27. Larry,

    You should be able to thin out some of the stems and re-establish a nice looking Parrotia. Parrotia has exhibited very good hardiness. Some of the clones are from cold regions of Iran.

    Andrew Bunting, Curator

  28. Hello How would a Parrotia persica or henny do in Dallas with mild winters but long hot summers? Backyard garden can provide full to partial sun and is well drained/watered with system. Would love to have the fall colors

  29. i am from iran. i am very interest to parrotia persica. what is requirement for parrotia persica seed germination?

  30. Parrotia persica is often propagated from cuttings as the species roots readily. Literature regarding seed germination is less available; however, one source states that seed should be stratified (a period of chilling) for several months. Germination may take up to 18 months. Sow seed in the autumn and expect germination the second spring.
    Good luck.

  31. People… carries oak wilt within its lovely frame.
    Are you willing to trade its small beauty for the loss of your specimen white oaks?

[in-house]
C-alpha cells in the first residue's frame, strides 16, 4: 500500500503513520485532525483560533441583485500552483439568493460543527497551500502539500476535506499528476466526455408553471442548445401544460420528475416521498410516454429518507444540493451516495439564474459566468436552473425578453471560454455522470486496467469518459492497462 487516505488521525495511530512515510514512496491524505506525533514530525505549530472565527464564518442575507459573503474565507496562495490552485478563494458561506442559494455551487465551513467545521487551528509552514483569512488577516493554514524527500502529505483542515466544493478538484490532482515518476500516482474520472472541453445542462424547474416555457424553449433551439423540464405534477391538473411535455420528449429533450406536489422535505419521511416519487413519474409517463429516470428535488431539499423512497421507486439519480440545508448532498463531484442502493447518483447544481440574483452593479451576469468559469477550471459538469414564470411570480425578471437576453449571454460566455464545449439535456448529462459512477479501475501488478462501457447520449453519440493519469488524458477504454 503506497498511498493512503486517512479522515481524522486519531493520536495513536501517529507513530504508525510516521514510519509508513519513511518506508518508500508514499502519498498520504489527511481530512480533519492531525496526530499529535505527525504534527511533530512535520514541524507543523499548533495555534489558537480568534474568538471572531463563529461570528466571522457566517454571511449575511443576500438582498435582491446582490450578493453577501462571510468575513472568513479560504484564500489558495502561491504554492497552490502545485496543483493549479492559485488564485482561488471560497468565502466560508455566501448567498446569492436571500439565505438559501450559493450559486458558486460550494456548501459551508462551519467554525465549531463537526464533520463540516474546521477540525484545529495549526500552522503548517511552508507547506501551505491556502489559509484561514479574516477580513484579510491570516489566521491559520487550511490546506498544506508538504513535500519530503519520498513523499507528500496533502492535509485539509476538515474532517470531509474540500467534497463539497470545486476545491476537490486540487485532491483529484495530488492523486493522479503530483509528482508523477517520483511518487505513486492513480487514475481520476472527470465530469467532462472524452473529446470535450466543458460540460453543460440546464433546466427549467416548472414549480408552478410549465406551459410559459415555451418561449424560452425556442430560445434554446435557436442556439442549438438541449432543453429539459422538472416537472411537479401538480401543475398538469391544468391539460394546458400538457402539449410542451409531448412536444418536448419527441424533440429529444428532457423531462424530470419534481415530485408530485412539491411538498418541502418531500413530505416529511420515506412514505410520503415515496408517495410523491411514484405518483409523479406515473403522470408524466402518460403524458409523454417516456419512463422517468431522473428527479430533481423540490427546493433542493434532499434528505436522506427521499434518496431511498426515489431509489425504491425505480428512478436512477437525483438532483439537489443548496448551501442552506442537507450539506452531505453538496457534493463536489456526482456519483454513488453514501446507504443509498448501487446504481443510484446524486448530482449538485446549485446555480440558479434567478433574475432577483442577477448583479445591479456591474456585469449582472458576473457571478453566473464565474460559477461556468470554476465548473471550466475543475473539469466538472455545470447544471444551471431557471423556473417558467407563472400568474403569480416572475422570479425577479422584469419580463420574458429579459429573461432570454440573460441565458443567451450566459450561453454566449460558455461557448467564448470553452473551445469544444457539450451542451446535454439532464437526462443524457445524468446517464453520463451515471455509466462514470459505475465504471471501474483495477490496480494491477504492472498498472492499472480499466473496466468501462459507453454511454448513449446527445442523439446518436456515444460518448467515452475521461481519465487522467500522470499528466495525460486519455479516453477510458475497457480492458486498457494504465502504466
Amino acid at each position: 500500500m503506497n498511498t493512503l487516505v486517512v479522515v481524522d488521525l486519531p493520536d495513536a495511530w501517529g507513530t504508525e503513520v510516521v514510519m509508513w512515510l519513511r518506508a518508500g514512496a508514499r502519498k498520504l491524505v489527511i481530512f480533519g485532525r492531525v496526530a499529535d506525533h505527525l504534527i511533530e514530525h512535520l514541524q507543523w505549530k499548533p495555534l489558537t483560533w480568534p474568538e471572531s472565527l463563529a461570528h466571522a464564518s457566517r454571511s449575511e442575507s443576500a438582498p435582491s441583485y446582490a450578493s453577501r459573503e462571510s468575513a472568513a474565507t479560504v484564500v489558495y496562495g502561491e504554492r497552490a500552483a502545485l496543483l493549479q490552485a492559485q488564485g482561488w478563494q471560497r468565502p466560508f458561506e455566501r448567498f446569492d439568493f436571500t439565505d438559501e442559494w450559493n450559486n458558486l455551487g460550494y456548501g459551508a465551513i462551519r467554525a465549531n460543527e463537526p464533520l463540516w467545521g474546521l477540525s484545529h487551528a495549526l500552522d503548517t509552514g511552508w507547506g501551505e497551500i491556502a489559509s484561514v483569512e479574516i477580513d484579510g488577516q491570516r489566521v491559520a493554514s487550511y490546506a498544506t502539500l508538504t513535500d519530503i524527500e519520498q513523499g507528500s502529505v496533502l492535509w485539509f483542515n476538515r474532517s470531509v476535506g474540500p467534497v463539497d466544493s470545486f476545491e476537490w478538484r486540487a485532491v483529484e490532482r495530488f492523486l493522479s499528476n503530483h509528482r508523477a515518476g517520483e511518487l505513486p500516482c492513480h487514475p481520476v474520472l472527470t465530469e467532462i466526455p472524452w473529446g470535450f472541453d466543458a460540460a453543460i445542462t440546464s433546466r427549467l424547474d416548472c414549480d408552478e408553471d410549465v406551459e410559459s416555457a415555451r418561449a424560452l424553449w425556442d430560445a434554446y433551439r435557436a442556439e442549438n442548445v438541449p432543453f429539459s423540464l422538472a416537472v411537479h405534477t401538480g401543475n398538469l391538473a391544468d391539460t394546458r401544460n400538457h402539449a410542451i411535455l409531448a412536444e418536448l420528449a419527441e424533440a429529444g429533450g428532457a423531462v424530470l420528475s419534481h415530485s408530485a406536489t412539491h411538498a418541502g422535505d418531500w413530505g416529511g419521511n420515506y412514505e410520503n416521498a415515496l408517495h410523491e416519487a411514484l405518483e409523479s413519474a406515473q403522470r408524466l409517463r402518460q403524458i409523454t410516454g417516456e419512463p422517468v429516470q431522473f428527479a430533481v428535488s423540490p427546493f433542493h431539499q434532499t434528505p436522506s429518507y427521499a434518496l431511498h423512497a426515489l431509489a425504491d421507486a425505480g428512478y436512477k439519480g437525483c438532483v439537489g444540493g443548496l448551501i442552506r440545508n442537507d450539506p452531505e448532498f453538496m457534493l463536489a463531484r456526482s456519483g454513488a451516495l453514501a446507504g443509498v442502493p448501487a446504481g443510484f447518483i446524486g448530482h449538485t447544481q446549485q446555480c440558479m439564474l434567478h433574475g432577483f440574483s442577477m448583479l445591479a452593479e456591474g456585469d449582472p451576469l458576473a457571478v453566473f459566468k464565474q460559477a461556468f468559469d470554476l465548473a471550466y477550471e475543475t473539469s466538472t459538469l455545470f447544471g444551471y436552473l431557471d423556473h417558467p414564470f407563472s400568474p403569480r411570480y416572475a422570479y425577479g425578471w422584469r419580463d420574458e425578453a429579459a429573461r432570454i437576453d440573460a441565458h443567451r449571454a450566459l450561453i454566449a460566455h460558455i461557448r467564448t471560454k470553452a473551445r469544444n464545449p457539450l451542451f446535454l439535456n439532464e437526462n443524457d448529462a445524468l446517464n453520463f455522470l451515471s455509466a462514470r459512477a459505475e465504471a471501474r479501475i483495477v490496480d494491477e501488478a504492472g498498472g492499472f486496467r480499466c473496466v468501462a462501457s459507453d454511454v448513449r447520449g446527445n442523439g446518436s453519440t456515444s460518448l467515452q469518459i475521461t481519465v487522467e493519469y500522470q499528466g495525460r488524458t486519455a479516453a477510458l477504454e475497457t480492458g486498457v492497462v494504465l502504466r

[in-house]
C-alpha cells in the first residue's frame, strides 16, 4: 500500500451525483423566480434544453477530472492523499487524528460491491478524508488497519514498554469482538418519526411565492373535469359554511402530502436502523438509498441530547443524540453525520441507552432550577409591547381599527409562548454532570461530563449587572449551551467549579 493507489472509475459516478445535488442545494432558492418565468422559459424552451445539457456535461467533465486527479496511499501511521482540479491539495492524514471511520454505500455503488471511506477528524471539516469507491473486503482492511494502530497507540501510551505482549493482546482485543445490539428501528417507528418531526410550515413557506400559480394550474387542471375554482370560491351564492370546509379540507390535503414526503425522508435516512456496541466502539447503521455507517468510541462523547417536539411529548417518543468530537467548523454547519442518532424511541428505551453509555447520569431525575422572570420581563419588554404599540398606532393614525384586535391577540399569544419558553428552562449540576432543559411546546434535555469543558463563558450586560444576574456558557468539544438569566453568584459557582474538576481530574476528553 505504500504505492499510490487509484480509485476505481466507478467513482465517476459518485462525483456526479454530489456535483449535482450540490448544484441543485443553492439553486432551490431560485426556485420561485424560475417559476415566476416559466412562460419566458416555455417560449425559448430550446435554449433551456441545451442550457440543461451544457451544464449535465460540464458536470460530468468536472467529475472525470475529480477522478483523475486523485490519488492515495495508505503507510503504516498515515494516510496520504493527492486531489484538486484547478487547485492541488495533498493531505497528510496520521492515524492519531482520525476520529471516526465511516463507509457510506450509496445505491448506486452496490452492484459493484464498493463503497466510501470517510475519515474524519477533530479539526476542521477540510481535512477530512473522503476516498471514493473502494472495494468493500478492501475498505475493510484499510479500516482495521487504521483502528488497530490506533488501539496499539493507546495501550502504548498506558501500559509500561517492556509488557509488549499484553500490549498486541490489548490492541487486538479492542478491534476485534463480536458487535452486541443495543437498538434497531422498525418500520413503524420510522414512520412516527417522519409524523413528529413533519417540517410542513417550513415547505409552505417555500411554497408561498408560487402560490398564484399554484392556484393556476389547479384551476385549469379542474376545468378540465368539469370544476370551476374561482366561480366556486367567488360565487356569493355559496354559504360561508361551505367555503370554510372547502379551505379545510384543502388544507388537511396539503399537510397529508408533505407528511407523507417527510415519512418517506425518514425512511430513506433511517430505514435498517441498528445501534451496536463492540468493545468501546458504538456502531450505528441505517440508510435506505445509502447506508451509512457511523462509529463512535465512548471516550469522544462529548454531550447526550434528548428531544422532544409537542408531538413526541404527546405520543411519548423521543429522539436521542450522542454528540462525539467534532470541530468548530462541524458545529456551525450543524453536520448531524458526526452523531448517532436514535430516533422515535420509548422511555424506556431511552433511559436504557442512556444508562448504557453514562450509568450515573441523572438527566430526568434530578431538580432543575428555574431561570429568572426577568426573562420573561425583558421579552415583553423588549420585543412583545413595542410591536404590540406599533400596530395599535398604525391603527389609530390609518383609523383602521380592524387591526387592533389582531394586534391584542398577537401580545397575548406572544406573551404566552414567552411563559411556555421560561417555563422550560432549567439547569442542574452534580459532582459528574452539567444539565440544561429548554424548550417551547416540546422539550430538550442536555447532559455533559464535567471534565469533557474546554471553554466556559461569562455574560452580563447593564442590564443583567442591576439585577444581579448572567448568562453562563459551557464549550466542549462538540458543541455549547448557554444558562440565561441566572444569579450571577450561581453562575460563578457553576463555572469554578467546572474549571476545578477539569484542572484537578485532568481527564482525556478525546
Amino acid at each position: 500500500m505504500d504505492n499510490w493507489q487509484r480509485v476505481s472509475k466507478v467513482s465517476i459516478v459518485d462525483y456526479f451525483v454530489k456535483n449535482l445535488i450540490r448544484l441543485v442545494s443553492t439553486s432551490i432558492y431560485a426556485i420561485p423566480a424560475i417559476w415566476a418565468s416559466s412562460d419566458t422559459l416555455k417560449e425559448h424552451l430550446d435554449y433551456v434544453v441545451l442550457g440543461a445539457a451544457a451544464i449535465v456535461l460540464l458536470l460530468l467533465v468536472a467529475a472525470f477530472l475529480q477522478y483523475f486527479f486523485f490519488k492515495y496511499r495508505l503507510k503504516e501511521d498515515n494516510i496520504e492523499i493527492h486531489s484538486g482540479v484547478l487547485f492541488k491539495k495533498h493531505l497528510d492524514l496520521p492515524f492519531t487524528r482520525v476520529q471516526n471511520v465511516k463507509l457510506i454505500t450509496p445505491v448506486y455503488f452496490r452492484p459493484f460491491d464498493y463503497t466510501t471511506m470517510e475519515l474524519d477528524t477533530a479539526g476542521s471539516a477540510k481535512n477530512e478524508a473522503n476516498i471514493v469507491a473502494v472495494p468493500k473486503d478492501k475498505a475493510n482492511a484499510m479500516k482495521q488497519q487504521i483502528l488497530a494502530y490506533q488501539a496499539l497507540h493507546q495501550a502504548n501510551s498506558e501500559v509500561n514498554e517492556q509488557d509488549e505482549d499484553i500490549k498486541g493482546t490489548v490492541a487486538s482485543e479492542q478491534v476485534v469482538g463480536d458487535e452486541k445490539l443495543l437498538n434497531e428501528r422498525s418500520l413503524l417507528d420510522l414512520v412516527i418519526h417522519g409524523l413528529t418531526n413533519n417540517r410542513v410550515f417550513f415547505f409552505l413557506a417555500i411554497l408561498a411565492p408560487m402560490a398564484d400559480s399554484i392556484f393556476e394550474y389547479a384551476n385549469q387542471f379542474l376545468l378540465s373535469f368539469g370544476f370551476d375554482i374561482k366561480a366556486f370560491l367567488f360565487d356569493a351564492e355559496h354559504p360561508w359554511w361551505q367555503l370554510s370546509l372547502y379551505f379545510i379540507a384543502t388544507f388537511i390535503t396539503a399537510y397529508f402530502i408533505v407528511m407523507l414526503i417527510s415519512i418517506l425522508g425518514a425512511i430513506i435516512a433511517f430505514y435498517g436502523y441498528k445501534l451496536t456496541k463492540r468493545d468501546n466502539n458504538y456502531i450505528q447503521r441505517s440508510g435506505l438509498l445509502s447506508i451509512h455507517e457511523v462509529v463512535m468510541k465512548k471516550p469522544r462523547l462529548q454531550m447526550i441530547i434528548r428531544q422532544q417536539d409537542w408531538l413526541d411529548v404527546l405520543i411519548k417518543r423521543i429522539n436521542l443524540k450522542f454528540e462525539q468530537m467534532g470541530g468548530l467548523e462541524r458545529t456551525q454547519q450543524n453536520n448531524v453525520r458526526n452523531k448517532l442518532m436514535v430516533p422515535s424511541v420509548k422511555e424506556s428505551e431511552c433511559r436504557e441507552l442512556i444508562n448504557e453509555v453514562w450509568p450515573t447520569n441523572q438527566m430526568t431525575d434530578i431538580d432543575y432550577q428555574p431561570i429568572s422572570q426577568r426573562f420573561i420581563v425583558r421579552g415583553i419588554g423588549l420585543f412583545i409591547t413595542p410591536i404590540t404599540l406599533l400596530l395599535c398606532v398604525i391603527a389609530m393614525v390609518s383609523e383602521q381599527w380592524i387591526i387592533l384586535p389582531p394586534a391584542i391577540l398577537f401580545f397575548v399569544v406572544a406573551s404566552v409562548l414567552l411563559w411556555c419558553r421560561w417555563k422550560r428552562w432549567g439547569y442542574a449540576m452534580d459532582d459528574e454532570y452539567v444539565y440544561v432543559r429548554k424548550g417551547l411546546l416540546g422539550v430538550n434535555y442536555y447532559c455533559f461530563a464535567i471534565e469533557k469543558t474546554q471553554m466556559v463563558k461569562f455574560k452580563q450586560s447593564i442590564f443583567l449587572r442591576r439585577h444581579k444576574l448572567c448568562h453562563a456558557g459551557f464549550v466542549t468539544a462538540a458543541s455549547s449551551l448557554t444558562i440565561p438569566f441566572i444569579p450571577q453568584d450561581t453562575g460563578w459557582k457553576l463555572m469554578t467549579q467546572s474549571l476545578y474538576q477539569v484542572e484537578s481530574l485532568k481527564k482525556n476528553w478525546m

32. will Persian Ironwood grow well in full sun in contra costa county California?

  33. Yes, with irrigation.

  34. @grant chavez… Perhaps you meant sudden oak death (SOD)? —

    I believe the OWD pathogen is specific to Quercus.

  35. We have a well-established Parrotia in a south-west exposure (in the middle of our front lawn) that never turns any color but brown in the fall. We live near Fredericksburg, VA. What can we do to get the leaves to turn an attractive fall color? Yellow, red, orange… we’d like to have anything, other than brown. Thanks!

  36. In reply to Ernest Cruz’ question about P. persica growing in Contra Costa County, I have 2 trees in Pleasant Hill established about 21-27 years which are doing beautifully in Pleasant Hill. They are about 28-35 feet tall, multi-trunked and turn beautifully in the fall and look elegant when out of leaf. The bark is beginning to exfoliate nicely too. One of my all-time favorite trees. I also have the pendula form and ‘Vanessa,’ though they have not been in the ground long enough to have developed fully so far.